Judge Peter Smithwick accused the minister of “interfering” with the independence of his tribunal and causing major witnesses to reconsider giving evidence to it.
In a series of terse letters, the judge insisted Mr Shatter’s imposition of a deadline on the probe threatened the entire investigation.
Among witnesses now reconsidering co-operation with the tribunal was one from outside the state whose involvement with the probe took some time to secure, according to the judge.
The outspoken attack on Mr Shatter was seized on by the opposition, which accused the minister of threatening the validity of the probe.
Mr Shatter pushed through an Oireachtas motion soon after the general election imposing a November deadline on the tribunal, which is probing allegations of Garda collusion in the IRA killings of Superintendent Bob Buchanan and Chief Superintendent Harry Breen near the border after a meeting at Dundalk Garda Station in March 1989.
Mr Shatter rejected the judge’s claims, insisted he was trying to bring “transparency” into the tribunal situation, and pointed out that the hearings had cost taxpayers €8 million since it was created in May 2005.
Judge Smithwick branded the minister’s move a “wholly inappropriate” bid to “interfere with the independence” of the inquiry.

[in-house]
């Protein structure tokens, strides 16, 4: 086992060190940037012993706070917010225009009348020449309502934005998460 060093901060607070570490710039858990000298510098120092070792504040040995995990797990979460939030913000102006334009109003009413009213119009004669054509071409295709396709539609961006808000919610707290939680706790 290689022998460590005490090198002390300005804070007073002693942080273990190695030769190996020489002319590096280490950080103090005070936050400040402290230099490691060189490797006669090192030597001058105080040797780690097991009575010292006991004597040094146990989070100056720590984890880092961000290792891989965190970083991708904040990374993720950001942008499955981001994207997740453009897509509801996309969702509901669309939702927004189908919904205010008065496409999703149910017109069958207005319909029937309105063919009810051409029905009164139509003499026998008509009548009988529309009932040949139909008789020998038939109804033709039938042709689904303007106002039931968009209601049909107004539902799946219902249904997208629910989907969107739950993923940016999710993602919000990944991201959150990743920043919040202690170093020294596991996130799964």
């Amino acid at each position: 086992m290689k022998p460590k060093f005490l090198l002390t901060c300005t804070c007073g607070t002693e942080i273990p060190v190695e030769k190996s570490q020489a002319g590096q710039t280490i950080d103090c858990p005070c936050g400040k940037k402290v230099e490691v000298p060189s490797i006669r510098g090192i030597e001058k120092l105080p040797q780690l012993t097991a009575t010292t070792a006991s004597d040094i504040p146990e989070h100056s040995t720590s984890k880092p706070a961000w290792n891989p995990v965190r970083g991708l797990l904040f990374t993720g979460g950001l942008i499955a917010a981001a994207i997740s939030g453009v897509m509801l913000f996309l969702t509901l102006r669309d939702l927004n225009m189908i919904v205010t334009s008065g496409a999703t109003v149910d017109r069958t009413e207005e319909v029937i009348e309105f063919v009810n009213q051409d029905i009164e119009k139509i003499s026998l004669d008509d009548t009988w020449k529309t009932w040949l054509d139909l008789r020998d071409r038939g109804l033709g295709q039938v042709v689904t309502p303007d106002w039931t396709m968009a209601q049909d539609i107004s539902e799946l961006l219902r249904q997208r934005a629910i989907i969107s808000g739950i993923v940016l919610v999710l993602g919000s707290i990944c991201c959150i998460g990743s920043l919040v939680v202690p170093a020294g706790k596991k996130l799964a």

The judge also condemned “spin” surrounding a Government statement on the curtailment of the tribunal.
“This was done without any prior notice to me or communication whatever. I think this was singularly ill-advised,” he said.
The letters, released through the Oireachtas, show Judge Smithwick was very concerned the tribunal would be compromised by the imposition of the deadline. The tribunal chairman said the chain of events would aid those who wanted to frustrate the probe as they would know they only had to withhold co-operation for another few months.
Judge Smithwick also warned the deadline would help discourage sensitive and important witnesses from outside Ireland coming forward because they would see the inquiry as being wound down.
The judge remarked that he had a duty to protect people’s lives and allow those whose reputations are being risked by the evidence being heard the opportunity to defend their good name.
Fianna Fáil justice spokesman Dara Calleary said the minister’s stance could have dire consequences. “By wading into the tribunal’s work, just as it reached its critical phase, Mr Shatter threatens public acceptance of the tribunal’s independence and risks undermining the entire point of this expensive but crucial initiative.”